Carrying the torch for the Marathon of Hope

Time is nearing to celebrate one of Canada's biggest heroes

Brent and Lisa Fitzgerald

Brent and Lisa Fitzgerald

It’s almost time for Penticton to celebrate one of Canada’s biggest heroes.

The Terry Fox Run is happening on Sept. 20 and kicks off right out front of the SS Sicamous.

The event takes place in 800 communities across the country, and Penticton co-ordinator Lisa Fitzgerald explained why Okanagan landscapes offers local participants an impressive route.

“For the runners in Penticton, we get to run along the Channel Parkway and I don’t think most run locations have that beautiful of a pathway for them to be able to run along — plus we don’t have to worry about traffic or any road closures.”

Due to ongoing bridge construction however, restrictions have been placed on certain modes of transportation like rollerblades and skateboards because of  gravel.

Also because of construction, the regular 10 kilometre route won’t be open this year; runners will have the option of two and five kilometre tracks.

Along with her husband Brent, the Fitzgerald’s began organizing the local event two years ago. She remembers following the Marathon of Hope while Terry was still running.

“It’s always been something that was part of our family. He was so young. For someone one his age back in that era to be taking on something like this was unheard of,” Lisa said.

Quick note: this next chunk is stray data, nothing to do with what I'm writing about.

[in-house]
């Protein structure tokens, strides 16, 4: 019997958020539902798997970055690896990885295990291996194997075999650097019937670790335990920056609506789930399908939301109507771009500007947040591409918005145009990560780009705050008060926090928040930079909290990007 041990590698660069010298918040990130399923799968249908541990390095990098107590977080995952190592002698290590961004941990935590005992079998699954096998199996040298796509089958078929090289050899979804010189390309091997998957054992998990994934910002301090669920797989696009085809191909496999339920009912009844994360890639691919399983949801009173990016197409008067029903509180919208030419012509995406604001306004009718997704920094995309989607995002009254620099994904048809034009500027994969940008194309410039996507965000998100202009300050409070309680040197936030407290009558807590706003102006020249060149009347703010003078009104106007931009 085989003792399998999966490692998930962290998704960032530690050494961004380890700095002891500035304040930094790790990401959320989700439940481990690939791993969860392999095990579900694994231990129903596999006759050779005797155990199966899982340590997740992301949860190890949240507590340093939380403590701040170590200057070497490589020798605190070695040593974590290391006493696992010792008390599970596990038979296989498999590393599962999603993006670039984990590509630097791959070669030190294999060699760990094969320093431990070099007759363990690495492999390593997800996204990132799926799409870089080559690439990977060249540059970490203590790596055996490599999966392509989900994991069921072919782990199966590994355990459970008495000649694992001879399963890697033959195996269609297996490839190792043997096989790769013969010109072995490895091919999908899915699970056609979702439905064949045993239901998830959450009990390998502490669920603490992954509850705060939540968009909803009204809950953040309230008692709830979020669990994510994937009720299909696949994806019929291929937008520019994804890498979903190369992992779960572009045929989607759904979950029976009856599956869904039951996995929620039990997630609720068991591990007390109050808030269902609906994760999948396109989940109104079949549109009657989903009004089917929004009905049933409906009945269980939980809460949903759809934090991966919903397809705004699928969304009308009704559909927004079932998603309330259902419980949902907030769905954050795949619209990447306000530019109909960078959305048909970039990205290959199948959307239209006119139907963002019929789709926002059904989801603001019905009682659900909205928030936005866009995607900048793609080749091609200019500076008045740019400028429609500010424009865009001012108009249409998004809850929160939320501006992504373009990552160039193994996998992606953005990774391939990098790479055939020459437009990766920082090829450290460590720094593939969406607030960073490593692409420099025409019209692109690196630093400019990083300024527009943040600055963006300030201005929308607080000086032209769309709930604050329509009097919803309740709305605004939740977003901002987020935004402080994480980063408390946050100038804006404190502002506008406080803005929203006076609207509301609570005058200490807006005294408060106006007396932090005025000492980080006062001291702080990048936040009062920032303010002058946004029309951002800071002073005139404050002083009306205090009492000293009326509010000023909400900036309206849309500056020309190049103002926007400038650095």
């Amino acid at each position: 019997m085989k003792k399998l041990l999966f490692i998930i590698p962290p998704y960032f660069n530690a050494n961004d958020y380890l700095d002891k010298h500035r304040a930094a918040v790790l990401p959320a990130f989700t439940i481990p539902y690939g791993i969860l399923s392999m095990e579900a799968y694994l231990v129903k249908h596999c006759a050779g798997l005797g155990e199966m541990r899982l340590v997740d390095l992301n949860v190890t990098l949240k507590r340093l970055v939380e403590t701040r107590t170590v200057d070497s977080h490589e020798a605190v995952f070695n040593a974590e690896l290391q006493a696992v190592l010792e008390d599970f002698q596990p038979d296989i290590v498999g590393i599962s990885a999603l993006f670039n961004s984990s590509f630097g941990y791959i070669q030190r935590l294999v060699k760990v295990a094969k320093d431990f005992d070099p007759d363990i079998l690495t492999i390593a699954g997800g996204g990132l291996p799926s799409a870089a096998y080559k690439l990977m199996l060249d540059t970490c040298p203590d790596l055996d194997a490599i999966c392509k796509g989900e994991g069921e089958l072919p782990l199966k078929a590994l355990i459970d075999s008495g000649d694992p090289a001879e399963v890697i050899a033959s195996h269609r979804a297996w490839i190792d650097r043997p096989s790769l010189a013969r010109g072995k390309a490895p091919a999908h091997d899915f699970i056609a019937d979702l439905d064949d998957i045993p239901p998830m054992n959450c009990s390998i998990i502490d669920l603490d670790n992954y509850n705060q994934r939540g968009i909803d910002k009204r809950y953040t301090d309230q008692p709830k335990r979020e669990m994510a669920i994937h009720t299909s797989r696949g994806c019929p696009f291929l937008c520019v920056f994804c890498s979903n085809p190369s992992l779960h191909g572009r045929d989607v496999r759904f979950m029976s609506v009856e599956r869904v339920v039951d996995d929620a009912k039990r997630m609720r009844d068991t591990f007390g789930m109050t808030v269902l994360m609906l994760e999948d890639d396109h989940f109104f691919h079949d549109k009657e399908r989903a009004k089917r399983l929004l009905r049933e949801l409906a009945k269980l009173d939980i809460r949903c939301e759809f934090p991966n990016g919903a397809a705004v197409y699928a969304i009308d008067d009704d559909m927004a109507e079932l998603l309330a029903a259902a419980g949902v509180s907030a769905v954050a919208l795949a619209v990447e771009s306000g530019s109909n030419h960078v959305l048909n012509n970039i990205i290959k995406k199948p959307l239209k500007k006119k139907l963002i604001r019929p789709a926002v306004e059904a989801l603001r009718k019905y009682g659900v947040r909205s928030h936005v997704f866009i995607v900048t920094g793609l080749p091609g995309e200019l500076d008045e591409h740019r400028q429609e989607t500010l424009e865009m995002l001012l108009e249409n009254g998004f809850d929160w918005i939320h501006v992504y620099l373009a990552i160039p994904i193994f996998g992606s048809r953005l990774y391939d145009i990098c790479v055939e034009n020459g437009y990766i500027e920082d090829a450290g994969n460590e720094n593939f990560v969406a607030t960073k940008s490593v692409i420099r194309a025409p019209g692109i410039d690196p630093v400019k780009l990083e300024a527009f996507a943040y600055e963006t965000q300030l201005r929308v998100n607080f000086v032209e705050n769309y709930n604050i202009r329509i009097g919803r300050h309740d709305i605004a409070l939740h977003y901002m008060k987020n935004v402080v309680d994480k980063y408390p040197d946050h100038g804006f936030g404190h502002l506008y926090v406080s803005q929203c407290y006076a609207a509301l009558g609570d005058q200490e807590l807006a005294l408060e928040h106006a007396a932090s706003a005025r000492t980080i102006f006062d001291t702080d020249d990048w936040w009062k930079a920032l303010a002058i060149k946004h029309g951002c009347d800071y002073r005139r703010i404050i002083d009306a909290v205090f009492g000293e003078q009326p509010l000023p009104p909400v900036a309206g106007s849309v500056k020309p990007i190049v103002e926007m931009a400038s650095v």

The event continues to grow around the world each year, and became an annual occurrence in 1981, following Terry Fox’s historical Marathon of Hope the year prior from Newfoundland to Victoria. On just one leg, having lost the other to cancer, he ran the distance of a marathon, 42 kilometres, everyday for 143 days. He covered 5,373 kilometres and was just outside of Thunder Bay, Ont., when his cancer returned and forced him into treatment. He was able to see his goal of $1 million reach more than $24 million before his death in 1981.

The Terry Fox Foundation said it now supports nearly $20 million each year in funding research.

Additionally, the event takes place at schools across Canada.

“Kids know when it’s Terry Fox Day, they get to pledge money and go outside in the field to run around,” she said. “It’s interesting because as they grow up, you can see that kids actually put the connection together, if they do end up losing a grandparent or a loved one, and really see the impact that they’re making.”

Since Fox himself wasn’t competing against other people, the events have never taken on a competitive nature.

“It takes a bit of pressure out of a race for some people who may find that intimidating, so it’s very inclusive. And you don’t have to pay a massive registration fee – just whatever donation you feel like you can give that day and we’re happy to accept that.”

Registration for the event opens at 8:30 a.m. and running starts at 10. No preregistration is required.